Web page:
Even by the usual standards in the Philippines, where crime is an accepted part of life, the brazen evening robbery of a jewelry store in one of the world’s largest malls shocked residents of Manila.
Shoppers at the SM Megamall, which attracts up to 1 million people a day, were forced to duck for cover as shots rang out. After scooping up gold jewelry, police say the robbers intentionally sparked panic by firing into the air, allowing them to mix in with frightened customers running for the exits to make their escape. The robbery carried out with seeming impunity a week ago, along with one in another mall where the thieves exchanged fire with security guards, have alarmed the police, worried the president, who is trying to boost the image of the country, and left residents of the Philippine capital feeling helpless.
“You get a feeling of insecurity because you never know what is going to happen to you,” said Ces Afuang, a manager for an insurance company in Manila.
Security problems are not new to the Philippines — kidnappings and bombings have plagued the south of the country for decades — but the latest rash of violence comes as Philippine President Benigno Aquino III tries to shore up foreign investment and restore citizens’ confidence in their government.
The high-profile crimes resulted in morning radio shows poking fun at the government’s tourism slogan “It’s more fun in the Philippines.” The campaign was launched last year to show that the Southeast Asian nation of 7,100 islands has left behind its old image of a volatile, chaotic place. A record 4.3 million tourists visited last year, with the government setting an ambitious target of 10 million arrivals by 2016.
Few crimes hit closer to home than those in malls, the place where residents of the capital love to shop, eat and hang out. Even though two of the robbers in the Megamall heist were caught on security cameras, no arrests have been made. There have also been no arrests in the fatal shooting a few days later of a businessman who had just withdrawn money from a bank in San Juan, one of sprawling Manila’s satellite cities. The following day, motorcycle-riding men robbed a money transfer outlet in Paranaque City, a middle-class neighborhood, then fired at a police car to make their getaway, although no one was hurt.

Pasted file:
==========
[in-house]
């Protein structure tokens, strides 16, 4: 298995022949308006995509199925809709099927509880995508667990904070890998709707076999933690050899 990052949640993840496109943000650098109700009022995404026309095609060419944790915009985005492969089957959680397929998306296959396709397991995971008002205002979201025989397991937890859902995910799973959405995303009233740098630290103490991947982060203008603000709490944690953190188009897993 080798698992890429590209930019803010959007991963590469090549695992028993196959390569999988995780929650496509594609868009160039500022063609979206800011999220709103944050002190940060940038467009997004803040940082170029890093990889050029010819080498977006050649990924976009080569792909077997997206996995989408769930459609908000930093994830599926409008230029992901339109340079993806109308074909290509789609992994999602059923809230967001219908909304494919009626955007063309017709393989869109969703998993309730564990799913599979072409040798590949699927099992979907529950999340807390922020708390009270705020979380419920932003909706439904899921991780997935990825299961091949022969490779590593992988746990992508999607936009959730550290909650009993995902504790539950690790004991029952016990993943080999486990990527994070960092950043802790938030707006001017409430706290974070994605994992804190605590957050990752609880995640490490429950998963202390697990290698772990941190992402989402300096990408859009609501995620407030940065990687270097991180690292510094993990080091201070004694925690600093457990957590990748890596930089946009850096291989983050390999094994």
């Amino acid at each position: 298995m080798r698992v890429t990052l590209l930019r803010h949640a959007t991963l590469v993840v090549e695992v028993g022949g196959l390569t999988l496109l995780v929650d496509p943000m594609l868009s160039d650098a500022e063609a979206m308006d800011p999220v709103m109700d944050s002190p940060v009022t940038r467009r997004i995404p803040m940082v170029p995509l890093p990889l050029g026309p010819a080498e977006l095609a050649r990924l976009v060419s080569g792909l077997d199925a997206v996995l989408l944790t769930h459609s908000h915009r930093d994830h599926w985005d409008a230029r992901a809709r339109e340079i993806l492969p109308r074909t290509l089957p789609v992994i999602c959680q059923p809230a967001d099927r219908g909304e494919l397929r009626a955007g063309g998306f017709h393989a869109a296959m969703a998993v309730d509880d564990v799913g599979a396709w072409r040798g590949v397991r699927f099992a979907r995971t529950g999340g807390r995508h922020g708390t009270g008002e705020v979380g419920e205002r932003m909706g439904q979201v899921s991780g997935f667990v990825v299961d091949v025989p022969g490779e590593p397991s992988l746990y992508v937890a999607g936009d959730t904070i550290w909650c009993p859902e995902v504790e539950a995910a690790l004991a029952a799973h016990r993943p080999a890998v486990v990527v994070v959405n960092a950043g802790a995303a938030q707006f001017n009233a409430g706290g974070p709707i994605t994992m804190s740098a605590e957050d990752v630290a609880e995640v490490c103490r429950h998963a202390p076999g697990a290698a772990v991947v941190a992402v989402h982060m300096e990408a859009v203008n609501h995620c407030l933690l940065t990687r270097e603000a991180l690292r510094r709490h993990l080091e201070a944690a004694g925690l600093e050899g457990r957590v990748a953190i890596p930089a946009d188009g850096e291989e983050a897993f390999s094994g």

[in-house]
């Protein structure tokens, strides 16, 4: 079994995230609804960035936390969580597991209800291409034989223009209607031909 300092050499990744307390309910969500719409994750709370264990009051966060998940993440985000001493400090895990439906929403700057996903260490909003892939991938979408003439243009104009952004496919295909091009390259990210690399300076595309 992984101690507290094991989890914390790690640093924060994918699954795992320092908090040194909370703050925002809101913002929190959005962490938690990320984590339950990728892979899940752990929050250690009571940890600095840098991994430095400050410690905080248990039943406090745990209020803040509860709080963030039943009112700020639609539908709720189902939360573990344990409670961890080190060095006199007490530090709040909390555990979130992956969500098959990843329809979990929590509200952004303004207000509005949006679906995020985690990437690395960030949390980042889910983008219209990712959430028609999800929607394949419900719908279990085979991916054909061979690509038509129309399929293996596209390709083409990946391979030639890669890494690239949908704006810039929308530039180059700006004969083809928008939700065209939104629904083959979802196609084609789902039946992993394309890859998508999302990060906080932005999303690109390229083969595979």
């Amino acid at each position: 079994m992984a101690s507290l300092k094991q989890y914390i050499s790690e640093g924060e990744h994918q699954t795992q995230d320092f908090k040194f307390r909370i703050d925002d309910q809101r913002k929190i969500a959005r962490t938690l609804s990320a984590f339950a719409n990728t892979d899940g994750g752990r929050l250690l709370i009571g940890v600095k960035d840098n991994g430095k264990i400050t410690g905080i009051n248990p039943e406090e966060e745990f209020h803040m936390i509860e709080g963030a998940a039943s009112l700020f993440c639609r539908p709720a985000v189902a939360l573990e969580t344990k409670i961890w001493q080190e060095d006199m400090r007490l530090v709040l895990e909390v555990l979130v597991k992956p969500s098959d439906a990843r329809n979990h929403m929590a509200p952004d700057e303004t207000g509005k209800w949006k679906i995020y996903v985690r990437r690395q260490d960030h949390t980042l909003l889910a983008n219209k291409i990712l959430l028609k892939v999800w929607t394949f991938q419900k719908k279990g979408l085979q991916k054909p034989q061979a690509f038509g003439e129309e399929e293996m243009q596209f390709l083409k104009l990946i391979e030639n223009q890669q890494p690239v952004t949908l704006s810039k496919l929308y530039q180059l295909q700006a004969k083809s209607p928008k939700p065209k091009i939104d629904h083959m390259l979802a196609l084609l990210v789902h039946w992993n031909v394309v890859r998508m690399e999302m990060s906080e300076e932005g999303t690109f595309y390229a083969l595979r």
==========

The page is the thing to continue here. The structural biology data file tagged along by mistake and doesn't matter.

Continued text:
“These criminals ... if they want to enter an establishment, they can do so. The security guards are just standing there,” bank manager Enrico Santos said.
He added that when security is tightened after an incident, it is usually temporary.
“After a while, say a month or two later, they go back. Security is lax,” he said.
Santos said he worries about his family and has started sending them messages telling them to stay away from certain places. The government is aware of the problem and consequences for the country’s image, but Philippine Interior Secretary Mar Roxas said there are not enough police on the streets and intelligence gathering is lacking.
“I am, like everyone else, also alarmed that despite the measures taken by the Philippine National Police, including checkpoints and others, these criminals are trying to challenge the government,” he said in a radio interview.
National police chief Alan Purisima said Aquino called him and Roxas to a meeting last week and ordered them to step up the anti-crime campaign, specifically targeting armed robbers. Aquino said earlier that the national crime volume had fallen 10 percent from 2011 to last year, but expressed concern that it was rising in the Philippine capital. According to the latest police data, crime rates in Manila jumped 57 percent in the first half of last year from a year earlier.
Bishops from the dominant Roman Catholic Church expressed alarm at what they called a culture of impunity and the rise in unsolved crimes.
In a pastoral letter, they said that “extrajudicial killings, unsolved crimes and kidnappings continue and the government is not able or lacks the political will to prosecute the perpetrators and touch powerful people.”
The proliferation of firearms — police estimate there are up to 1 million unregistered weapons — have fueled violence and insurgencies in the country for years, despite calls from lawmakers and pressure groups for tighter gun control. A dysfunctional justice system with crowded jails and underpaid prosecutors and judges has produced a massive backlog where a criminal trial can stretch over six years or more. Organized crime is a problem too, as is political corruption.
The unease about crime in Manila and whether the government can get a handle on it comes ahead of congressional and provincial elections in May. Philippine elections are usually passionate events that are marred by violence. Authorities have declared a gun ban and set up checkpoints to confiscate weapons carried in public.
“A growing crime rate is the worry of everybody, election period or not,” Commission on Elections Chairman Sixto Brillantes said.
The country’s top policeman, Purisima, who took charge of the 148,000-strong police force just over a month ago, said among the options considered were daytime checkpoints and sharing police radio frequencies with private security guards and traffic authorities to speed up police response times. At the same time, daytime checkpoints could slow already notoriously sluggish traffic, he said. He ordered security guards in malls to carry weapons and get better training, to avoid being “sitting ducks” for armed robbers.
Afuang said she did not think security checks for weapons at malls were anything more than cursory.
“I have never seen anyone being told to step aside” for closer scrutiny, she said. “You feel afraid because these things are happening close to you. Do you just go home and stay at home?”